A last will and testament is one of the few documents mentioned regularly in pop culture, and unlike most complex legal documents, most people are aware of its basic definition. Yet in spite of that, more than 60% of American adults do not have a will in place. A last will and testament outlines your wishes after you die, from financial asset distribution to guardianship for other family members.
But why exactly is it still important to get a will? Our Reno estate planning attorneys have experience helping hundreds of clients to create a lasting legacy, and we’ve seen firsthand the positive impact a well-prepared will can have on a family.
What Can a Last Will and Testament Do for Your Family?
Wills aren’t just for the distribution of financial assets and real estate properties: They can also lay out your wishes about important family dynamics and guardianships. If you have minor children still at home, a will should be a given, as it is the only legal document able to assign them a legal guardian if you and/or your spouse unexpectedly pass. In a will, you can also lay out specific conditions you would like to be met regarding your child’s upbringing, education, and living arrangements, ensuring they will be treated well long after your passing.
A will can also be helpful if you care for elderly parents, or other extended family members, who will need financial assistance when you are gone. Other unscrupulous inheritors may try to take advantage of your elderly recipients, or to argue they are not entitled to the things you’ve promised them. In other situations, you may prevent elderly recipients from getting the government assistance or medical care they need, as simply giving them a lump sum could disqualify them from these programs. Clearly dictating your wishes in your will is one of the best ways to guarantee proper care for your family.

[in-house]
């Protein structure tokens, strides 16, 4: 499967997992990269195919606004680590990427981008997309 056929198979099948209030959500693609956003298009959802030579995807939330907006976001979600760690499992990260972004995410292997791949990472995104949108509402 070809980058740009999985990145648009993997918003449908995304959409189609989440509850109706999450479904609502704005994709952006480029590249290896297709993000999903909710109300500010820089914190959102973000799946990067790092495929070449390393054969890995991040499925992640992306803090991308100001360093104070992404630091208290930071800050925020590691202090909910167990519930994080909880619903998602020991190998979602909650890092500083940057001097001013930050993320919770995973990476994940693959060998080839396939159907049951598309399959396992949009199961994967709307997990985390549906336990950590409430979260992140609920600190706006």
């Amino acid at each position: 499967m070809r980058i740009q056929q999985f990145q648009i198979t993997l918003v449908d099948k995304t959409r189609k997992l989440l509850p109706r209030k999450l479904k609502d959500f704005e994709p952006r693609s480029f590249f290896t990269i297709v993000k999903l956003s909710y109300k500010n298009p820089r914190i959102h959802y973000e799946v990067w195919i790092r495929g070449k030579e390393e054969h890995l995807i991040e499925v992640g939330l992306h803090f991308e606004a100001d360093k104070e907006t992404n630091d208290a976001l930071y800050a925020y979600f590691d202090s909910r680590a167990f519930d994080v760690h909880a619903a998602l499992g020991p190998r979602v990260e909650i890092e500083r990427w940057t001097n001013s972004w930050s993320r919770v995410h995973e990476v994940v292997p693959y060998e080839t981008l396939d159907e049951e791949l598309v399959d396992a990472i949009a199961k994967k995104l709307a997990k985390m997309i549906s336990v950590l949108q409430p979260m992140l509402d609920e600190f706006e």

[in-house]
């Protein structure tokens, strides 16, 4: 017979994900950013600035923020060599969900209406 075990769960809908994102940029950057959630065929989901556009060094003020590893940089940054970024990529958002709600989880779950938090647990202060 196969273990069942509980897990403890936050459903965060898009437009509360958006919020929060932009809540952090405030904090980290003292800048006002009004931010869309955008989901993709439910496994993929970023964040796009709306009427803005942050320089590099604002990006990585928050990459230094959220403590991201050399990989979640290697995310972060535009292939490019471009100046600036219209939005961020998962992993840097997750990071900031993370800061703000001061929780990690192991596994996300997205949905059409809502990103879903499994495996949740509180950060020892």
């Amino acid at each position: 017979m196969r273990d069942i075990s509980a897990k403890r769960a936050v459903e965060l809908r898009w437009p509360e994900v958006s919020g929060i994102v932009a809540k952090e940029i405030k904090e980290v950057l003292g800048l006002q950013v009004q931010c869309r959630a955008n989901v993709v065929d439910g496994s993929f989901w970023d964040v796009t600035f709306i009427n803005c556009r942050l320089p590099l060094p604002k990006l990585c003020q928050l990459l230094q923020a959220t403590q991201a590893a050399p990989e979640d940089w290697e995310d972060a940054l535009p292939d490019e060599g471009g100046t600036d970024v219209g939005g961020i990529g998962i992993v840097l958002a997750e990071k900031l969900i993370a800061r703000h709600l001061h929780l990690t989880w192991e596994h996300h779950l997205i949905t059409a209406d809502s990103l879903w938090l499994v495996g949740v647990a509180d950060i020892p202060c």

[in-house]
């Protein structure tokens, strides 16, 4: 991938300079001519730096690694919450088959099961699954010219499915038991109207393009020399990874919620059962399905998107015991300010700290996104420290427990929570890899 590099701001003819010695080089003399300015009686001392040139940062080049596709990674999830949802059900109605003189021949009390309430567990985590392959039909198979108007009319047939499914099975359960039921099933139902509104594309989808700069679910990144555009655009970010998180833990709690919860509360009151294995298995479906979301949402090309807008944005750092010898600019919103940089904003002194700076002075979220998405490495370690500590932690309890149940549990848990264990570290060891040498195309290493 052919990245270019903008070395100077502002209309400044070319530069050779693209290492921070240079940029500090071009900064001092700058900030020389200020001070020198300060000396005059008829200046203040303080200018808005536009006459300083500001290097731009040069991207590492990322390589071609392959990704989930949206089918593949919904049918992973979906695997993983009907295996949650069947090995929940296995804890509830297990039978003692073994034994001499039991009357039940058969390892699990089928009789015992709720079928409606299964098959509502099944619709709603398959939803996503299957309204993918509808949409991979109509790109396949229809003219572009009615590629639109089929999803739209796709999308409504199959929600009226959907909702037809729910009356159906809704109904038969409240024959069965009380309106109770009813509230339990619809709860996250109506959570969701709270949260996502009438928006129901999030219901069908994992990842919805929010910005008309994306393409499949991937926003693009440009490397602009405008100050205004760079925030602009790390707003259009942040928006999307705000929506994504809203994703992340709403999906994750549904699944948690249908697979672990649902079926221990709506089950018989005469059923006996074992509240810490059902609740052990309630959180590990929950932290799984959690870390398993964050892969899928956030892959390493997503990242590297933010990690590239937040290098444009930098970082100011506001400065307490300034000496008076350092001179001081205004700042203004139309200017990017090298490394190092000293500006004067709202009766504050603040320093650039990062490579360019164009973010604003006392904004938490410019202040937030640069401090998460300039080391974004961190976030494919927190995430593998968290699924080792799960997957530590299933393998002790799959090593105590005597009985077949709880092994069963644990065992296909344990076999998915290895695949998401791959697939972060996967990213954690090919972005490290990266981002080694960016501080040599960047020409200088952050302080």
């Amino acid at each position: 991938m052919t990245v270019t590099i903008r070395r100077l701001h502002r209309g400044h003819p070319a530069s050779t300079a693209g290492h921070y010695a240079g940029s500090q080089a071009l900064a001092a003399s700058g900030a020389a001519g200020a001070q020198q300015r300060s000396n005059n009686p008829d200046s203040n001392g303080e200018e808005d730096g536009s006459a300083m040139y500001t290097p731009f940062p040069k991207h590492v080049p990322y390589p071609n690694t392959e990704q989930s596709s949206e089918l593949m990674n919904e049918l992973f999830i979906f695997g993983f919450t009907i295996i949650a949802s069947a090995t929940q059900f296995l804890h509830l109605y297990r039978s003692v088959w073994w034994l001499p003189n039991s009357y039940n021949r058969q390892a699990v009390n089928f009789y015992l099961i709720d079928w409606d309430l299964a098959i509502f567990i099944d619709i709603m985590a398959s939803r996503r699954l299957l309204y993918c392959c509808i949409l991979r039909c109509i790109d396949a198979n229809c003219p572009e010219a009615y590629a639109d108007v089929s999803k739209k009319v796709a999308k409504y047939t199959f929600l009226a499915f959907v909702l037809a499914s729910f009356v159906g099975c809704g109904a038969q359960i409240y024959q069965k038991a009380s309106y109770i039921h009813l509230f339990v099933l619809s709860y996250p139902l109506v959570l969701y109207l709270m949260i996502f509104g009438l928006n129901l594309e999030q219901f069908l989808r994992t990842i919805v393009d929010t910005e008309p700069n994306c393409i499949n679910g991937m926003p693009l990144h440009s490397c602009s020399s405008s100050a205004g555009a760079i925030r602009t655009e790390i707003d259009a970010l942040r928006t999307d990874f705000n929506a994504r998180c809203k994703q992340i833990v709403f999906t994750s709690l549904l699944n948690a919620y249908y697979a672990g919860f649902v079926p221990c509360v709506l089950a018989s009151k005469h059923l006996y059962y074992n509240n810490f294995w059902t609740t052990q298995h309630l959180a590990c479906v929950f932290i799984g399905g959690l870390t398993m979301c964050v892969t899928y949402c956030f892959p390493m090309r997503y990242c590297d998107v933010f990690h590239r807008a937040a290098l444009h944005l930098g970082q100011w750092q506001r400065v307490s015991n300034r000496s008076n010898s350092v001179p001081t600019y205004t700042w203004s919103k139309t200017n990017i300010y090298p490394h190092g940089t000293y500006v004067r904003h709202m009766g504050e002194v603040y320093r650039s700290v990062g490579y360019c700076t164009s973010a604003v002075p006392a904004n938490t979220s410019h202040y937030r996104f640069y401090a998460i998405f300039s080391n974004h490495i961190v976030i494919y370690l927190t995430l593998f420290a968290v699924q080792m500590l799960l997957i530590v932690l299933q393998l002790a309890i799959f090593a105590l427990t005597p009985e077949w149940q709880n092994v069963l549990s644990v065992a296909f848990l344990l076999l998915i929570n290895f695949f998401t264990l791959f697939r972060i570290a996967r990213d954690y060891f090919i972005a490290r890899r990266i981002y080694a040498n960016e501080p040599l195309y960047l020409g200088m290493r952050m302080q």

How a Will Can Affect Your Financial Legacy
Another reason to create a will to speed up the probate process. Although all estates technically go through probate and become part of the public record (unless they have chosen to use a living trust), the difference between those with a clearly-defined will and those who have no documentation is striking. Probate appeals and contests can span for decades, and bitter family disputes may arise over small objects, like a book or a cherished piece of jewelry.
According to sources, Frank Sinatra specifically included a “no-contest clause” in his will, to ensure there were no squabbles over his more than $500 million estate. Known as a “poison pill” to lawyers, his clever addition of more than 13 forbidden contest points prevented a single disagreement about his inheritance wishes. While this isn’t the right measure for everyone, wills allow you to have more authority over the distribution of your assets, preventing costly conflict from destroying your financial legacy.
In the end, a will is always a sound decision, for these reasons and for many others. While more straightforward estates may not need a detailed will, any degree of complexity – from pets to interstate property to surviving minors – can make working through your will with an estate planning firm an absolute necessity.
Ready to discuss the terms of your own last will and testament? Our Reno estate planning attorneys at Fahrendorf, Viloria, Oliphant & Oster, L.L.P. can help.